Inviting God into Shared Networks

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How to encounter God and explore shared networks

God has granted you and the people in your small group overlapping connections to common friends, social networks, academic departments, and people you see regularly. This resource will help you explore these shared social networks and encounter God together to discern what to do next. 

Network mapping is a great activity for individuals, but it is also a powerful exercise for small groups to do together. This helps your small group to communally explore what God is doing.

 

Step 1: Create a Network Map

All you need is a blank piece of paper and pens (or if you have them, a few colored pens) or a whiteboard. Write your names in the middle. Then name the places (outside your Christian group or church) where you interact with people on a regular basis. Next, start writing down names of people you know around each of those places. (See a real example below)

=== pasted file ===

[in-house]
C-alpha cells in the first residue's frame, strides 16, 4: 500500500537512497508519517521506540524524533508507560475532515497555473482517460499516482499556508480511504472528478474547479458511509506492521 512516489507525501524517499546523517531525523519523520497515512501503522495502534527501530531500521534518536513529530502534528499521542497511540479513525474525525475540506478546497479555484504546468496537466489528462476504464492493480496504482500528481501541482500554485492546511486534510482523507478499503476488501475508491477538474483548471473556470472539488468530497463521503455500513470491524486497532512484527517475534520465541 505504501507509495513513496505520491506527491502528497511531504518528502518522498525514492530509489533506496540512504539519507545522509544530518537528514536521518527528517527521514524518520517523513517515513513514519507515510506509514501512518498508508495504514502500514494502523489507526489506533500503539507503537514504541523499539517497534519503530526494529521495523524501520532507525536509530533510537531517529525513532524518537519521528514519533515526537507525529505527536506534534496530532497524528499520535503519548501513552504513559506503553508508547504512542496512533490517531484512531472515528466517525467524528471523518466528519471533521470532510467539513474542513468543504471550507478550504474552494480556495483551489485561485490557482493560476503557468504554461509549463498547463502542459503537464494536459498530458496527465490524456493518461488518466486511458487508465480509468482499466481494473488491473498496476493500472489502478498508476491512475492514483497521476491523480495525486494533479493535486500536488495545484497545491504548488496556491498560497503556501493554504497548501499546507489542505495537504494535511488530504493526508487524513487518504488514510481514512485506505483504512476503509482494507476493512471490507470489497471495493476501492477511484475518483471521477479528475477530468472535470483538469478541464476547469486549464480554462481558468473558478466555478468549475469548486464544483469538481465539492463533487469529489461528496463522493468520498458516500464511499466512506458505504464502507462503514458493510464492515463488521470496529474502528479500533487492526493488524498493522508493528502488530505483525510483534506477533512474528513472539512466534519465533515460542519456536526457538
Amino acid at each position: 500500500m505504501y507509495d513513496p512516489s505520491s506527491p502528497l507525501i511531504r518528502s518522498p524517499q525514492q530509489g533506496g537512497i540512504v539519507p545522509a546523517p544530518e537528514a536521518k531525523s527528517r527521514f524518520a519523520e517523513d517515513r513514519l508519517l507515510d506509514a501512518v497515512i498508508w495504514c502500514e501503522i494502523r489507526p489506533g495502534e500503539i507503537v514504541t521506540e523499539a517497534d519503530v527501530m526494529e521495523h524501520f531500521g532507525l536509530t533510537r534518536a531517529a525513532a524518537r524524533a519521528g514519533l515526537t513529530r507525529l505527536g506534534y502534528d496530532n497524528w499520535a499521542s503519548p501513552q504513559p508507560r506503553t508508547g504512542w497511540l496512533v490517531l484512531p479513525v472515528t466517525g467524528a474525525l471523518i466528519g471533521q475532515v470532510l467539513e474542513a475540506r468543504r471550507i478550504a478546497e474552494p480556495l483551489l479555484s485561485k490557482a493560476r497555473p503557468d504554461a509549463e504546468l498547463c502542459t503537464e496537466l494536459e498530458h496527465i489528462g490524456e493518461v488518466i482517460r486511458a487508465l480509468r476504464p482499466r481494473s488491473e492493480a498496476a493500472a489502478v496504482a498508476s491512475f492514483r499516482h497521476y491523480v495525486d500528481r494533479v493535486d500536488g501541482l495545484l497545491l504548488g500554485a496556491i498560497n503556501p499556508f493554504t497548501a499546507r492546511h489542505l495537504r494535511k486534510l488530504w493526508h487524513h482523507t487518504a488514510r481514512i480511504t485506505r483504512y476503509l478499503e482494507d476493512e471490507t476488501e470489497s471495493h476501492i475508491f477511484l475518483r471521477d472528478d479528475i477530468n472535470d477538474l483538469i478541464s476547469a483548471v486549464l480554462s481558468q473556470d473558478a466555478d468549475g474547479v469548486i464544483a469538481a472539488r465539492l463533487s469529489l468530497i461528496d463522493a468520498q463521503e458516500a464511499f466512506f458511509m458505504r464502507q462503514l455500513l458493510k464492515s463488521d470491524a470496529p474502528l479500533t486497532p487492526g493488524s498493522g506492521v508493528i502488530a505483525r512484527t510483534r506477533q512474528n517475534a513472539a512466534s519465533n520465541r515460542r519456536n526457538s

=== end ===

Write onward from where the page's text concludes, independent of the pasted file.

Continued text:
If you’re feeling stuck, think through your week from the time you wake up to the time you got to campus and your classes to anything you do before coming home—who are you with? Who do you know? Walk through each day of your week to try to fill out your networks.

Usually, after ten minutes of drawing your relational networks, you'll be surprised by how many people you know in each of the places where you frequently connect. It is generally easy for a group to come up with over 100 names. Few things can so quickly reveal your group's immediate mission field!

 

Step 2: Pray